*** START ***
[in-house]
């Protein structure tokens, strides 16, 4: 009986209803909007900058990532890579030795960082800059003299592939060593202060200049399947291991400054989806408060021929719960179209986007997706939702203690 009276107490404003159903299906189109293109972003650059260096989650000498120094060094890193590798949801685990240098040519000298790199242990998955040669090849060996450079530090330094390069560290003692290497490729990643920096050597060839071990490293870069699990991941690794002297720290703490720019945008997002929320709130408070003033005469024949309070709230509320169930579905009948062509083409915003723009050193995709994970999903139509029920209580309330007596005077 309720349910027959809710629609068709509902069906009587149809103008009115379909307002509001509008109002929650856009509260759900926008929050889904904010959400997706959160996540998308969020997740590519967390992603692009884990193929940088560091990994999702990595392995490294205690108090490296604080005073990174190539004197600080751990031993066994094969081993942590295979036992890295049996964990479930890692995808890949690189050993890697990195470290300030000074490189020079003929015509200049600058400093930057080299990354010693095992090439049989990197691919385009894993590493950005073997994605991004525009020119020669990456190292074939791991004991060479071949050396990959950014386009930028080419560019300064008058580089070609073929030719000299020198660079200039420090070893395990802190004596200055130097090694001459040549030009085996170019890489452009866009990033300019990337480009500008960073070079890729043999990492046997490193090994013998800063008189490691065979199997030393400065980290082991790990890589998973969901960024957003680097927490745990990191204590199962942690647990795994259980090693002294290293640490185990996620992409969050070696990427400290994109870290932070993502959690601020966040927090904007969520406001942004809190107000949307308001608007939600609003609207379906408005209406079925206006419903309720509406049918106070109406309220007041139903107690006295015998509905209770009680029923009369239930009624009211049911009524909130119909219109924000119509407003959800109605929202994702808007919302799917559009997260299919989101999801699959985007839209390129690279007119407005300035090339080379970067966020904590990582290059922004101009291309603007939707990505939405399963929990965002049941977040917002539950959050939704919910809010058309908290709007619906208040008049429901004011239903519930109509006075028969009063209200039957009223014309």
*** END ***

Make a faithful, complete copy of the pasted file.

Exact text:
[in-house]
């Protein structure tokens, strides 16, 4: 009986209803909007900058990532890579030795960082800059003299592939060593202060200049399947291991400054989806408060021929719960179209986007997706939702203690 009276107490404003159903299906189109293109972003650059260096989650000498120094060094890193590798949801685990240098040519000298790199242990998955040669090849060996450079530090330094390069560290003692290497490729990643920096050597060839071990490293870069699990991941690794002297720290703490720019945008997002929320709130408070003033005469024949309070709230509320169930579905009948062509083409915003723009050193995709994970999903139509029920209580309330007596005077 309720349910027959809710629609068709509902069906009587149809103008009115379909307002509001509008109002929650856009509260759900926008929050889904904010959400997706959160996540998308969020997740590519967390992603692009884990193929940088560091990994999702990595392995490294205690108090490296604080005073990174190539004197600080751990031993066994094969081993942590295979036992890295049996964990479930890692995808890949690189050993890697990195470290300030000074490189020079003929015509200049600058400093930057080299990354010693095992090439049989990197691919385009894993590493950005073997994605991004525009020119020669990456190292074939791991004991060479071949050396990959950014386009930028080419560019300064008058580089070609073929030719000299020198660079200039420090070893395990802190004596200055130097090694001459040549030009085996170019890489452009866009990033300019990337480009500008960073070079890729043999990492046997490193090994013998800063008189490691065979199997030393400065980290082991790990890589998973969901960024957003680097927490745990990191204590199962942690647990795994259980090693002294290293640490185990996620992409969050070696990427400290994109870290932070993502959690601020966040927090904007969520406001942004809190107000949307308001608007939600609003609207379906408005209406079925206006419903309720509406049918106070109406309220007041139903107690006295015998509905209770009680029923009369239930009624009211049911009524909130119909219109924000119509407003959800109605929202994702808007919302799917559009997260299919989101999801699959985007839209390129690279007119407005300035090339080379970067966020904590990582290059922004101009291309603007939707990505939405399963929990965002049941977040917002539950959050939704919910809010058309908290709007619906208040008049429901004011239903519930109509006075028969009063209200039957009223014309």